Another rules hack to add some grit is to take all instances of darkvision as a racial ability and replace it with low-light vision, enabling those species to see twice as far in bright and dim light, but no one can see in absolute darkness. What this does is force the PCs to manage light sources, and this alone will add an element of mystery and tension to exploration. If half the party can’t see 60′ in every direction, but rather they have to decide who is brave enough to hold the light sources and who will be scouting at the edge of that circle of precious light – it’s a different feel that is simple to accomplish. For added tension, let monsters keep their darkvision.


For the literal grit that reinforces the metaphorical, thematic grit, I think the prestidigitation spell has to be nerfed. As written, it is a cantrip that enables everyone to be constantly clean, fine-smelling, and eating delicious food. It’s a ‘reset’ button you can hit at the end of every encounter, and ironically even though it is just a cantrip it is sometimes one of the most jarring things about 5E for me as a player and DM.

Thematic, metaphorical grit requires some level of literal grit. PCs should come back to town with scrapes, smudges, and dried blood on their clothes. Slogging through mud all day exploring should leave you sweaty and caked in filth. Germaphobic characters should have to beg others to carry them through bogs, or use magic to hover, or something.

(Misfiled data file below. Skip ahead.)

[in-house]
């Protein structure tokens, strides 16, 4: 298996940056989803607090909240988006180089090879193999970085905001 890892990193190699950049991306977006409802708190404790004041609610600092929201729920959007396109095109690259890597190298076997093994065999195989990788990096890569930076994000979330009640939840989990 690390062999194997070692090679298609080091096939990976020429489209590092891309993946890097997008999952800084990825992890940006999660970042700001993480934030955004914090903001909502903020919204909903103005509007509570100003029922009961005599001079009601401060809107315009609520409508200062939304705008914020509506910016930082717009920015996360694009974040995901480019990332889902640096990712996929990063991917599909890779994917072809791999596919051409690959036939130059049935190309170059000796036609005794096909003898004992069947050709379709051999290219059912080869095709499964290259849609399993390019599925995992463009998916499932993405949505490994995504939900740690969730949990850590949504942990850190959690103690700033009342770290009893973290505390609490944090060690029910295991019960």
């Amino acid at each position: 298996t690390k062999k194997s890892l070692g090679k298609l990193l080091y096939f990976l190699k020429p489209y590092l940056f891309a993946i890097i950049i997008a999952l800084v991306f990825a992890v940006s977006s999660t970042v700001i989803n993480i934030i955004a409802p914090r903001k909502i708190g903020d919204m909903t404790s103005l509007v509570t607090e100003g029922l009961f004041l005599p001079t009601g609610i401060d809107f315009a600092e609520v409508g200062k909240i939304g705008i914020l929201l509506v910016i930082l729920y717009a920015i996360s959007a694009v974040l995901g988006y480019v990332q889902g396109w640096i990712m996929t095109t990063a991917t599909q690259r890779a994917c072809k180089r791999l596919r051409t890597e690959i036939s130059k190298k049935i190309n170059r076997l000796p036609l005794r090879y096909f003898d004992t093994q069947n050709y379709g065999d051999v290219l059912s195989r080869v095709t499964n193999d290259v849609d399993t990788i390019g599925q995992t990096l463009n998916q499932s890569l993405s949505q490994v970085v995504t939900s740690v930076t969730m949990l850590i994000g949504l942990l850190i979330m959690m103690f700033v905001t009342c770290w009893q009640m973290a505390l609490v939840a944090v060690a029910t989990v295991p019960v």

So in this gritty hack, prestidigitation allows a caster to recreate simple sleight-of-hand magic only. They can pull a temporary flower out of a sleeve, or make a single coin disappear or reappear. This requires no roll, but shouldn’t overlap too much with the Sleight-of-Hand Proficiency either. This is the equivalent of druidcraft or thaumaturgy – little elements of detail and color that the caster can add to her roleplaying that reflects who she is without also doing the party’s laundry.


Pretty much every group I’ve ever played with has ignored encumbrance rules, except when playing Torchbearer, since encumbrance rules are central to that game. I think that encumbrance adds an element of grit to D&D. Before a fight, everyone has to drop what they’re carrying or else suffer penalties. If you flee, or there is some disaster (like a flood or fire), you might lose your precious equipment, made even more precious by a lack of darkvision. Imagine kobolds attacking the PCs, who drop their gear and fight. Then the kobolds retreat, and the PCs find that others have snuck in behind them and stolen what they were carrying. They know they are days from the surface, and have no food or water or light sources except for what they can produce with magic. Suddenly those kobold bastards are the scariest thing down here.

Magical Food and Water

In theory, an adventuring party could live off of goodberry or create food and water long-term. Create food and water requires a 3rd level spell slot, which is nothing to sneeze at (you could also fly around, or incinerate a room-full of people at that point), as well as the presence of a cleric or paladin. Goodberry of course requires a druid or ranger, but is only 1st level. The way I would hack goodberry is just to have it provide the listed 10hp of healing (which is a lot at level 1) but not actually sustain a person. I see it kind of like fairy-food – it has a magical effect on you, but doesn’t actually nourish you. Maybe you don’t feel hungry, but your body isn’t actually being fed, so you’ll incur exhaustion over time if you don’t also eat some real food.

What house rules or hacks would you use to make for a grittier 5E D&D game?